Trial For Jailed Plano Neurosurgeon Christopher Duntsch Delayed Until January

Jailed Plano neurosurgeon Christopher Duntsch will stand trial for allegations that he maimed multiple patients seven months later than originally planned. His trial date has been moved from June 27 to January 30, 2017, a Dallas County Court clerk confirmed, at the behest of his defense.

According to court filings, prosecutors have entered another 2,049 pages of medical records into evidence. The defense then requested a continuance to review the new information. Last month, a judge approved the motion and pushed the trial back to 2017. Duntsch has been jailed since July 21, 2015 on five counts of aggravated assault causing serious bodily injury and one count of injuring an elderly person.

The incidents that spurred the rare criminal charges occurred between July 2012 and June 2013, which was the month the Texas Medical Board revoked his license. He practiced at the Legacy Surgery Center of Frisco, Baylor Regional Medical Center of Plano, and University General Hospital Dallas. He’s accused of gross negligence among six patients, causing paralysis and death. As D Healthcare Daily reported earlier this year:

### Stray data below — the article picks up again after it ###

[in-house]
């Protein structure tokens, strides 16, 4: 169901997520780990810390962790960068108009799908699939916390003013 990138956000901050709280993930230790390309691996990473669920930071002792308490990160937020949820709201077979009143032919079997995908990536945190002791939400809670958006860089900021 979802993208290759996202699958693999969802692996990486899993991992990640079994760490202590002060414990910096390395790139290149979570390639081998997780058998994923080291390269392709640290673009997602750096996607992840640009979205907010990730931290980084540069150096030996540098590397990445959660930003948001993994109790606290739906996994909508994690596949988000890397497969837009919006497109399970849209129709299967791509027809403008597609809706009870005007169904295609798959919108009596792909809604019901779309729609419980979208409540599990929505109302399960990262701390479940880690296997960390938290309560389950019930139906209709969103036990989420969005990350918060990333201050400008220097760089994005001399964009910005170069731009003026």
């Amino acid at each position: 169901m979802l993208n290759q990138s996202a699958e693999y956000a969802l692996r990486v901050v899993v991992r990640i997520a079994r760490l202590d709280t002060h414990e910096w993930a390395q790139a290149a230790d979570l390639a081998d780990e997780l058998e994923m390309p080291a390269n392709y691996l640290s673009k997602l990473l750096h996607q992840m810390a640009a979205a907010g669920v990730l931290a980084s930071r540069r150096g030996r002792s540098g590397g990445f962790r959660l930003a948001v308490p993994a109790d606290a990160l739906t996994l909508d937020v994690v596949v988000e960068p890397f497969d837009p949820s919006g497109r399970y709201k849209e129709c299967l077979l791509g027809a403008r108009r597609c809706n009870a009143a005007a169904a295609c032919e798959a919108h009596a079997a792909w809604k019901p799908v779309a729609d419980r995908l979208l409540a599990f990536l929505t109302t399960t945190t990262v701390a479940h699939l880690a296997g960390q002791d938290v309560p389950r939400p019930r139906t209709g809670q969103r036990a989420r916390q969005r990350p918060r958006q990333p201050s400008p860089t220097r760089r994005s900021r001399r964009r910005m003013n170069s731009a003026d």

One indictment says he amputated a patient’s spinal nerve, causing paralysis. Another says he removed “an excess of bone” and cut the patient’s vertebral artery, “disregarding” the amount of blood she lost during surgery. That patient later died. A third indictment says Duntsch “knowingly selected and installed” a screw that was too long for the procedure, penetrating the patient’s major vein and again causing blood loss and damage to his nerve roots. The final count says Duntsch cut another patient’s esophagus, which left him struggling to eat and breathe, as well as the artery that supplies blood to the brain. He also is accused of leaving a sponge inside that patient, causing a severe infection.

In revoking his license, the Texas Medical Board ruled that he “violated the standard of care with respect to six patients.” He practiced in the Dallas area for three years, performing procedures at the Legacy Surgery Center of Frisco, Baylor Regional Medical Center of Plano, and University General Hospital Dallas. A civil lawsuit filed well before the criminal indictments allege that Baylor Plano brought him on despite reports from a former employer that suggested he was “an egomaniac, mentally ill, an alcoholic, drug addict, or a combination thereof.”


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